Being holy on Ash Wednesday is a challenge enough at a casino. Add a steakhouse and some would have you believe you've got a recipe for eternal damnation. Last night was the soft opening of the Park Grille, a plush roulette-colored carnivore kingdom on the second floor of Philadelphia Park, Bensalem's racetrack and slot parlor shiny as a freshly minted quarter. I'm not gonna lie. My expectations for restaurants in casinos aren't that high to begin with; plunk that casino down on the outer fringes of the Great Northeast, they sink even lower.
That's why Park Grille was such a pleasant surpirse--a shock even. Not only was the quality high, the food even shows upscale ambitions and flourishes of creativity (a steakhouse no-no). Gargantuan U-6 shrimp look more like baby lobster tails, their pink-and-white bodies intertwined like ballet dancers, and get squirted with a fantastic sweet-and-sour caramelized lemon I later dropped in my water glass. Crabmeat cocktail is snowy and fresh, twisted with lemon zest and microgreens. The bread basket offers snappy flatbread and a walnut-and-apricot-studded multigrain. Alongside: luxurious creamery buttery dusted with volcanic Hawaiian sea salt.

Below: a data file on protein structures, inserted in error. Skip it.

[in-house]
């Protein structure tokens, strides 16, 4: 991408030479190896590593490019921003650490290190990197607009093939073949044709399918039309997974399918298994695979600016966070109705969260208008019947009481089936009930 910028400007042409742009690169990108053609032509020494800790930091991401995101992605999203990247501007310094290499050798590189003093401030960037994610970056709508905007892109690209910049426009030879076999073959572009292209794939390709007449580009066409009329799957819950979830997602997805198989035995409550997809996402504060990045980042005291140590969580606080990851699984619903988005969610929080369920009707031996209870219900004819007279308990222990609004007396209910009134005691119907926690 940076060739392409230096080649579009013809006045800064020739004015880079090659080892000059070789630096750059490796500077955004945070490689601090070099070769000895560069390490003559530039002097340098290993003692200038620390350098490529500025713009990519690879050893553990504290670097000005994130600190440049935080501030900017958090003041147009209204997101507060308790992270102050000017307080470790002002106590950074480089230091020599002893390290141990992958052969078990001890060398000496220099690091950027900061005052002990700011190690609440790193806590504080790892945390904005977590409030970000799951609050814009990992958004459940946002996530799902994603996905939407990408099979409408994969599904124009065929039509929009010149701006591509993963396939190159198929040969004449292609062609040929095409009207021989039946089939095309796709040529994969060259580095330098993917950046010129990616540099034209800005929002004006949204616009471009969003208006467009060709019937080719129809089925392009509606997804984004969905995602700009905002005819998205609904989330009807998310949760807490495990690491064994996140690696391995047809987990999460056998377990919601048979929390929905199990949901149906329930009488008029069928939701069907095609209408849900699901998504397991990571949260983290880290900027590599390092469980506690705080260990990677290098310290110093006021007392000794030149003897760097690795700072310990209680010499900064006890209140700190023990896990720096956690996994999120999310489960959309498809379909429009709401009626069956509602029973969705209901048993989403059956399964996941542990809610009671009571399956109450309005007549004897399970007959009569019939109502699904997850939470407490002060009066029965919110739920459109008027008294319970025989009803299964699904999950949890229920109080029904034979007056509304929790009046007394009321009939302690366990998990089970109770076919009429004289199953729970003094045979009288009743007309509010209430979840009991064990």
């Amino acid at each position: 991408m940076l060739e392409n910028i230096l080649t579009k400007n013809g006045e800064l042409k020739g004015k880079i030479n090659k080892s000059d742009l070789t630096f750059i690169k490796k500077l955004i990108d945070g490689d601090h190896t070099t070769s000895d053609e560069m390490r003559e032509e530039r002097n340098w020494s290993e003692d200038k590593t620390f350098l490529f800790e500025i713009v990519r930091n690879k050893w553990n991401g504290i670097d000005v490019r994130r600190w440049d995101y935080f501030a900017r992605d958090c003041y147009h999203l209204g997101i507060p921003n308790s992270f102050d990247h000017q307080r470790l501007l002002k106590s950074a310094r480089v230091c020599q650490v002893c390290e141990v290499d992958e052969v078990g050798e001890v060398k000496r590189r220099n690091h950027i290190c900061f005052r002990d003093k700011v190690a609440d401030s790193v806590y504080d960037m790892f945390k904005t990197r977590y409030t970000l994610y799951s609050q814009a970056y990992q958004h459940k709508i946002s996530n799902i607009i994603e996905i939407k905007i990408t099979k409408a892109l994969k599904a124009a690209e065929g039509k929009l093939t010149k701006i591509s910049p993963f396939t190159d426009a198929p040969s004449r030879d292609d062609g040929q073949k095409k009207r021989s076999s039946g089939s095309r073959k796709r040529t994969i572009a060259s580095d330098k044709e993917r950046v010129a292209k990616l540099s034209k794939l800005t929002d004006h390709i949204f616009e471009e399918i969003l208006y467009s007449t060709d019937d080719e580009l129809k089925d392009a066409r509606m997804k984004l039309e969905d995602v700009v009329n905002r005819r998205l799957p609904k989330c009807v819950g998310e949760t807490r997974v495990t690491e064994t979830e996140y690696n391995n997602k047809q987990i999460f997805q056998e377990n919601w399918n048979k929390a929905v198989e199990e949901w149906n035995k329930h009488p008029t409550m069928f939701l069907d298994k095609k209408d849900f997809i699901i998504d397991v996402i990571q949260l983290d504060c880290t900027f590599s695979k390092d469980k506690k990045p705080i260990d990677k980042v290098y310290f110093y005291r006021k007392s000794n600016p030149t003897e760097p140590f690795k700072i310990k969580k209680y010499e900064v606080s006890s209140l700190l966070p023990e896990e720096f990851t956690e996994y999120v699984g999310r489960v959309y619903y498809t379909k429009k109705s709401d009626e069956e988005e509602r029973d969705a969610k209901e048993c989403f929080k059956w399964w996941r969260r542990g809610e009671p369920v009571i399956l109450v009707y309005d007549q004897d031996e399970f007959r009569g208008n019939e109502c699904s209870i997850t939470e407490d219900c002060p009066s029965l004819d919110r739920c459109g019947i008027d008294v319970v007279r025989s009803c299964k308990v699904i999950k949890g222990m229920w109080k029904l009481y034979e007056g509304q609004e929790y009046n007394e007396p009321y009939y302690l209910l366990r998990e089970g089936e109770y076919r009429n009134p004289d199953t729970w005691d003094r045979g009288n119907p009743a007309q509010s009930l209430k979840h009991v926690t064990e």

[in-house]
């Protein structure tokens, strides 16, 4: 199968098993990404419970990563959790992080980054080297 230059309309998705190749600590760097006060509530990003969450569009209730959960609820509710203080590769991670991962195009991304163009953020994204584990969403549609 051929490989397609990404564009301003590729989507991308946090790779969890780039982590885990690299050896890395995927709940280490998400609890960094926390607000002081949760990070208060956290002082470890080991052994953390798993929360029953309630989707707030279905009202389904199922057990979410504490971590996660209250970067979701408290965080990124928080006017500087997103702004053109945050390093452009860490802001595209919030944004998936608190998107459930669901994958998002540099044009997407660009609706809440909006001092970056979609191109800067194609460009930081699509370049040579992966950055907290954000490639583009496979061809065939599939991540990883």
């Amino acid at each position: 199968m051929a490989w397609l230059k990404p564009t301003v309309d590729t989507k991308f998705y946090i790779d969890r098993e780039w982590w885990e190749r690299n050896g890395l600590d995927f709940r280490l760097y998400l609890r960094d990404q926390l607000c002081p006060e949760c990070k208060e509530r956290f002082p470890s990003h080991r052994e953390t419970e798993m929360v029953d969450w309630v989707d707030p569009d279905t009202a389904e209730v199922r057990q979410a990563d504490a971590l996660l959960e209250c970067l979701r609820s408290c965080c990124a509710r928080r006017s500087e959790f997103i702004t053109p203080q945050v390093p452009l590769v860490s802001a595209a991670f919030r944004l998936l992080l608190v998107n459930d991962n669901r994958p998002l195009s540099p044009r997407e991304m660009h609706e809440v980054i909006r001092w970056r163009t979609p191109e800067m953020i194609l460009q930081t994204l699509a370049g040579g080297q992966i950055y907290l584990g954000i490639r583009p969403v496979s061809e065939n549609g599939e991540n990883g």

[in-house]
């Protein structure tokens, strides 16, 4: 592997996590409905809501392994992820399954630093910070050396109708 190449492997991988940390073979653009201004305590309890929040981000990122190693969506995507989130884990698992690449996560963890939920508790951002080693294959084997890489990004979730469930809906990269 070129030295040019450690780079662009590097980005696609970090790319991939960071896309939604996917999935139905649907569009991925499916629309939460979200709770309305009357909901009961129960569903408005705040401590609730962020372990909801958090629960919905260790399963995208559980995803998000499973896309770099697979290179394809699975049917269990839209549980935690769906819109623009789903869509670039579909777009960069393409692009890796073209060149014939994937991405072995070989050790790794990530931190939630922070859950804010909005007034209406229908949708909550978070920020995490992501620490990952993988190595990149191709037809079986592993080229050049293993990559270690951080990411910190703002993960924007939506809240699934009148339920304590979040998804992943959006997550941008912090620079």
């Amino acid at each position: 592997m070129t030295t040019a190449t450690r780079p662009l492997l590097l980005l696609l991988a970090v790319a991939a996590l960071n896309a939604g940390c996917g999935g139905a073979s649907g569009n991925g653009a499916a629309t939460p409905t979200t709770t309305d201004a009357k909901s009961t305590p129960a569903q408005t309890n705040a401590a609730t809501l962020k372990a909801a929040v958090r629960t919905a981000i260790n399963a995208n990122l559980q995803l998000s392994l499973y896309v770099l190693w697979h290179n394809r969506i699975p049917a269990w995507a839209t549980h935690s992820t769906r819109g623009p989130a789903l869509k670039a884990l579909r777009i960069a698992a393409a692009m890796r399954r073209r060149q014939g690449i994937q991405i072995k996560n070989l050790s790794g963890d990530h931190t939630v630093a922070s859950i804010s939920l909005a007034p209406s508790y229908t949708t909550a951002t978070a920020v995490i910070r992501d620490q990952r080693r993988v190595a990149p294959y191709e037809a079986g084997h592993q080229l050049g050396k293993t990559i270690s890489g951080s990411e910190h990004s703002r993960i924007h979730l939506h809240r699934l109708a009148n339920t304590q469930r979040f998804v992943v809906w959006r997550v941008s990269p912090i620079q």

Steaks are solid, if a touch overcooked, with a nice charred crust, a guilty dollop of herbed butter, and sweet roasted cippolini onions. Even boring ahi tuna tastes tight with little red and yellow grape tomato bombs, roasted garlic, and avocado crescents. Nothing innovative, but truly solid. Vanilla gelato is studded with chewy dried cherries, and a lemon meringue tart with strawberry coulis is a refreshing, tasty, and well-executed dessert. Everything is served on pretty rolling carts that glide gracefully though the dining room, a classy page from old-world dining.
The only let-downs are the two sides. Creamed spinach is better at Barclay Prime and Capital Grille; potatoes Lyonnaise are sloppy-looking and breakfasty. The soundtrack is also inappropriate; sure "I Wanna Dance with Somebody," but not while I'm eating. But overall, considering Park Grille is in a casino slap in the middle of suburbia, I was impressed. Park Grille actually feels like a restaurant--a pretty good one--rather than a cattle-call for high rollers getting comped on mediocre grub.